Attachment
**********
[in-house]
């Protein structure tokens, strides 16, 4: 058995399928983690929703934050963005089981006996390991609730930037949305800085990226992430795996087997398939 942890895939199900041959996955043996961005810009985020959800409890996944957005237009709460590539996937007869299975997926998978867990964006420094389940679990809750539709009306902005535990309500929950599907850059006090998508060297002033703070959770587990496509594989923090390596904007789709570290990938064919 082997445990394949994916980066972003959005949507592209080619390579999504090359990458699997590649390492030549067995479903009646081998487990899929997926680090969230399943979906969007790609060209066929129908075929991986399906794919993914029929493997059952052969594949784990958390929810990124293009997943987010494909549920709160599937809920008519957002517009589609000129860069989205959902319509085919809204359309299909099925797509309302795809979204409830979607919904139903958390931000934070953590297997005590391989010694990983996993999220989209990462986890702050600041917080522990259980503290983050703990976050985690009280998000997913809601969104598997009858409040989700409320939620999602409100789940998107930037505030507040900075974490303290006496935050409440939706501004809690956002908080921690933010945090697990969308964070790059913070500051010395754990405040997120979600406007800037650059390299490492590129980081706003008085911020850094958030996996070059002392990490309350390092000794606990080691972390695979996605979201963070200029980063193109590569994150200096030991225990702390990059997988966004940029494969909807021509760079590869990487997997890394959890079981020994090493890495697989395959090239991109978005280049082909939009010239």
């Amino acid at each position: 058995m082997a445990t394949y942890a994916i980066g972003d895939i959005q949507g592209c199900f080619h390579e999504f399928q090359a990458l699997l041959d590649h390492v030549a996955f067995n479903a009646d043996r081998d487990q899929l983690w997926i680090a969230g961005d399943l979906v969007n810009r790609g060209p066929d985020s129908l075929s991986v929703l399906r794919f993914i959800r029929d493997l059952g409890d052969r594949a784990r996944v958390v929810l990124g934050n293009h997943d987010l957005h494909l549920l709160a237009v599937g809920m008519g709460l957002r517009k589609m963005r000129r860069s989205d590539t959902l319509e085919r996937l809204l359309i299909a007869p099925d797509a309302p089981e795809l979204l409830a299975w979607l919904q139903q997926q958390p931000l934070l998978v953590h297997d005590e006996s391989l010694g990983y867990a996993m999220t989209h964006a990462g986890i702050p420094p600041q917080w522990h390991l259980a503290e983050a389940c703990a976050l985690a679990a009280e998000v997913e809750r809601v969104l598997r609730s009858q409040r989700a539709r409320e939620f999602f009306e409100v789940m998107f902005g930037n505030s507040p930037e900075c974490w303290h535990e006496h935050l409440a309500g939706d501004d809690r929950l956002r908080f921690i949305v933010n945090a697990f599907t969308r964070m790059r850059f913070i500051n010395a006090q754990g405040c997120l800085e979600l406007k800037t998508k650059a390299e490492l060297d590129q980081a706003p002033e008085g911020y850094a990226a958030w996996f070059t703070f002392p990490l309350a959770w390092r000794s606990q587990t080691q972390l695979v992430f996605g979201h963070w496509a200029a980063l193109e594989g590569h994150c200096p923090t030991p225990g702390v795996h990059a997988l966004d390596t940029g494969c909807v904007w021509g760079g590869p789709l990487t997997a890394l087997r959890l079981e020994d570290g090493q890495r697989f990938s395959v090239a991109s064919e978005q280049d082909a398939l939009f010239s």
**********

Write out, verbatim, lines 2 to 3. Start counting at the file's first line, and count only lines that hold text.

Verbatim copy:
């Protein structure tokens, strides 16, 4: 058995399928983690929703934050963005089981006996390991609730930037949305800085990226992430795996087997398939 942890895939199900041959996955043996961005810009985020959800409890996944957005237009709460590539996937007869299975997926998978867990964006420094389940679990809750539709009306902005535990309500929950599907850059006090998508060297002033703070959770587990496509594989923090390596904007789709570290990938064919 082997445990394949994916980066972003959005949507592209080619390579999504090359990458699997590649390492030549067995479903009646081998487990899929997926680090969230399943979906969007790609060209066929129908075929991986399906794919993914029929493997059952052969594949784990958390929810990124293009997943987010494909549920709160599937809920008519957002517009589609000129860069989205959902319509085919809204359309299909099925797509309302795809979204409830979607919904139903958390931000934070953590297997005590391989010694990983996993999220989209990462986890702050600041917080522990259980503290983050703990976050985690009280998000997913809601969104598997009858409040989700409320939620999602409100789940998107930037505030507040900075974490303290006496935050409440939706501004809690956002908080921690933010945090697990969308964070790059913070500051010395754990405040997120979600406007800037650059390299490492590129980081706003008085911020850094958030996996070059002392990490309350390092000794606990080691972390695979996605979201963070200029980063193109590569994150200096030991225990702390990059997988966004940029494969909807021509760079590869990487997997890394959890079981020994090493890495697989395959090239991109978005280049082909939009010239």
């Amino acid at each position: 058995m082997a445990t394949y942890a994916i980066g972003d895939i959005q949507g592209c199900f080619h390579e999504f399928q090359a990458l699997l041959d590649h390492v030549a996955f067995n479903a009646d043996r081998d487990q899929l983690w997926i680090a969230g961005d399943l979906v969007n810009r790609g060209p066929d985020s129908l075929s991986v929703l399906r794919f993914i959800r029929d493997l059952g409890d052969r594949a784990r996944v958390v929810l990124g934050n293009h997943d987010l957005h494909l549920l709160a237009v599937g809920m008519g709460l957002r517009k589609m963005r000129r860069s989205d590539t959902l319509e085919r996937l809204l359309i299909a007869p099925d797509a309302p089981e795809l979204l409830a299975w979607l919904q139903q997926q958390p931000l934070l998978v953590h297997d005590e006996s391989l010694g990983y867990a996993m999220t989209h964006a990462g986890i702050p420094p600041q917080w522990h390991l259980a503290e983050a389940c703990a976050l985690a679990a009280e998000v997913e809750r809601v969104l598997r609730s009858q409040r989700a539709r409320e939620f999602f009306e409100v789940m998107f902005g930037n505030s507040p930037e900075c974490w303290h535990e006496h935050l409440a309500g939706d501004d809690r929950l956002r908080f921690i949305v933010n945090a697990f599907t969308r964070m790059r850059f913070i500051n010395a006090q754990g405040c997120l800085e979600l406007k800037t998508k650059a390299e490492l060297d590129q980081a706003p002033e008085g911020y850094a990226a958030w996996f070059t703070f002392p990490l309350a959770w390092r000794s606990q587990t080691q972390l695979v992430f996605g979201h963070w496509a200029a980063l193109e594989g590569h994150c200096p923090t030991p225990g702390v795996h990059a997988l966004d390596t940029g494969c909807v904007w021509g760079g590869p789709l990487t997997a890394l087997r959890l079981e020994d570290g090493q890495r697989f990938s395959v090239a991109s064919e978005q280049d082909a398939l939009f010239s």